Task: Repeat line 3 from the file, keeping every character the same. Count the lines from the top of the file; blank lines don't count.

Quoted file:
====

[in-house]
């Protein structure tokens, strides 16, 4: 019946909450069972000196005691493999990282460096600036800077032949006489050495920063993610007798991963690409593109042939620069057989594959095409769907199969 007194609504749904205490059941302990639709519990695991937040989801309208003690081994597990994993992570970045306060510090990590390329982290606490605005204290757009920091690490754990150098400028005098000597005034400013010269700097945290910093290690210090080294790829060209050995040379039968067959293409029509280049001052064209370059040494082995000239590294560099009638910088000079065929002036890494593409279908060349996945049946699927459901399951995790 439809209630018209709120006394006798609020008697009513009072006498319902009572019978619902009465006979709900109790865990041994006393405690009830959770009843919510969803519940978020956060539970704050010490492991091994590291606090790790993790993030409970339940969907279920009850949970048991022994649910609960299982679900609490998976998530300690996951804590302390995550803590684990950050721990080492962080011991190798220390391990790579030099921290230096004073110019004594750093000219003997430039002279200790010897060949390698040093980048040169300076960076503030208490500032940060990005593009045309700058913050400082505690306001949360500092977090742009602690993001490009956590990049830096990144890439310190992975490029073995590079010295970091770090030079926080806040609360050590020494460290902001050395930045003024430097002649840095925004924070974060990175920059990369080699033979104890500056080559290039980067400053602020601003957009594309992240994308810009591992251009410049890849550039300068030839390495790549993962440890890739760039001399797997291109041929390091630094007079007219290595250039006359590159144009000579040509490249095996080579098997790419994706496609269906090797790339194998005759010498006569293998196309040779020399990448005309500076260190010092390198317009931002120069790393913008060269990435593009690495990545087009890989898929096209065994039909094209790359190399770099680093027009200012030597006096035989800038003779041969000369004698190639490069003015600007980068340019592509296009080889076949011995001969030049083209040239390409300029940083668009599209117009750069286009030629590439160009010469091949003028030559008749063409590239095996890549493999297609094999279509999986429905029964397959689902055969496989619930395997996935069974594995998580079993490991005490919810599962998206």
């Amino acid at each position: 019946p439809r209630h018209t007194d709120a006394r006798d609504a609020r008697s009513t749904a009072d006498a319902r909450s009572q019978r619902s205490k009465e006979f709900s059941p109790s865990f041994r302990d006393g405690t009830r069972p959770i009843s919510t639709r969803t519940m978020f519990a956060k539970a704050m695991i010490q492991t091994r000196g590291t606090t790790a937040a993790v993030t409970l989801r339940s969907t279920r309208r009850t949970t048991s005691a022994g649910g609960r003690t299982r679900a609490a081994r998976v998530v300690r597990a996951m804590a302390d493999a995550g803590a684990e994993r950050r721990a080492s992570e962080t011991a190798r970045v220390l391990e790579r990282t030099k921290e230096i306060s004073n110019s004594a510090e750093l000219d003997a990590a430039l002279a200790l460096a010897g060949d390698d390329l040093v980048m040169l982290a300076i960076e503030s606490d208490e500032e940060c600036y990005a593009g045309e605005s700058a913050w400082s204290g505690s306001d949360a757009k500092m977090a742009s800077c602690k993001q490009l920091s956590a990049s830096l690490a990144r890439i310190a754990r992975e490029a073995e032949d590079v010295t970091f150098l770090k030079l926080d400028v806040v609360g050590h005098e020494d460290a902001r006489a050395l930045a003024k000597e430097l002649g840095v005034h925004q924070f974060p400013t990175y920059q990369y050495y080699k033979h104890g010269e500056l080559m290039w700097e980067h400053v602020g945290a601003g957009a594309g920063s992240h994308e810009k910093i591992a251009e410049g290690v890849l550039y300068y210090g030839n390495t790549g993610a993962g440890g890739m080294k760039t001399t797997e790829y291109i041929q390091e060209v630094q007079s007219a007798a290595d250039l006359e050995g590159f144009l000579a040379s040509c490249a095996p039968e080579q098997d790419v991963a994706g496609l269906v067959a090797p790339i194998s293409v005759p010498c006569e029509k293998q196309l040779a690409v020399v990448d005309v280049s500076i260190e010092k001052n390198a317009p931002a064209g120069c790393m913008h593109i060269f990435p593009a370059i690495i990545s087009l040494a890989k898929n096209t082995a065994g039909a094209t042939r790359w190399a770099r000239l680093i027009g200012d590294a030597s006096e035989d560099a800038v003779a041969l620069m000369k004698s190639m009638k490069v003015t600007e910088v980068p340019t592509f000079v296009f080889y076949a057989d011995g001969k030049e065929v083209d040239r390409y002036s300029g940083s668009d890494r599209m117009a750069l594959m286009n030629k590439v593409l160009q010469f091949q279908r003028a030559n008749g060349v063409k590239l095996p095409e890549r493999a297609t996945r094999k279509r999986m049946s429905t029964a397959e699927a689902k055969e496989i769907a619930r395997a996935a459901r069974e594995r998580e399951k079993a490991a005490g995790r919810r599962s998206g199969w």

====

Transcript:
């Amino acid at each position: 019946p439809r209630h018209t007194d709120a006394r006798d609504a609020r008697s009513t749904a009072d006498a319902r909450s009572q019978r619902s205490k009465e006979f709900s059941p109790s865990f041994r302990d006393g405690t009830r069972p959770i009843s919510t639709r969803t519940m978020f519990a956060k539970a704050m695991i010490q492991t091994r000196g590291t606090t790790a937040a993790v993030t409970l989801r339940s969907t279920r309208r009850t949970t048991s005691a022994g649910g609960r003690t299982r679900a609490a081994r998976v998530v300690r597990a996951m804590a302390d493999a995550g803590a684990e994993r950050r721990a080492s992570e962080t011991a190798r970045v220390l391990e790579r990282t030099k921290e230096i306060s004073n110019s004594a510090e750093l000219d003997a990590a430039l002279a200790l460096a010897g060949d390698d390329l040093v980048m040169l982290a300076i960076e503030s606490d208490e500032e940060c600036y990005a593009g045309e605005s700058a913050w400082s204290g505690s306001d949360a757009k500092m977090a742009s800077c602690k993001q490009l920091s956590a990049s830096l690490a990144r890439i310190a754990r992975e490029a073995e032949d590079v010295t970091f150098l770090k030079l926080d400028v806040v609360g050590h005098e020494d460290a902001r006489a050395l930045a003024k000597e430097l002649g840095v005034h925004q924070f974060p400013t990175y920059q990369y050495y080699k033979h104890g010269e500056l080559m290039w700097e980067h400053v602020g945290a601003g957009a594309g920063s992240h994308e810009k910093i591992a251009e410049g290690v890849l550039y300068y210090g030839n390495t790549g993610a993962g440890g890739m080294k760039t001399t797997e790829y291109i041929q390091e060209v630094q007079s007219a007798a290595d250039l006359e050995g590159f144009l000579a040379s040509c490249a095996p039968e080579q098997d790419v991963a994706g496609l269906v067959a090797p790339i194998s293409v005759p010498c006569e029509k293998q196309l040779a690409v020399v990448d005309v280049s500076i260190e010092k001052n390198a317009p931002a064209g120069c790393m913008h593109i060269f990435p593009a370059i690495i990545s087009l040494a890989k898929n096209t082995a065994g039909a094209t042939r790359w190399a770099r000239l680093i027009g200012d590294a030597s006096e035989d560099a800038v003779a041969l620069m000369k004698s190639m009638k490069v003015t600007e910088v980068p340019t592509f000079v296009f080889y076949a057989d011995g001969k030049e065929v083209d040239r390409y002036s300029g940083s668009d890494r599209m117009a750069l594959m286009n030629k590439v593409l160009q010469f091949q279908r003028a030559n008749g060349v063409k590239l095996p095409e890549r493999a297609t996945r094999k279509r999986m049946s429905t029964a397959e699927a689902k055969e496989i769907a619930r395997a996935a459901r069974e594995r998580e399951k079993a490991a005490g995790r919810r599962s998206g199969w």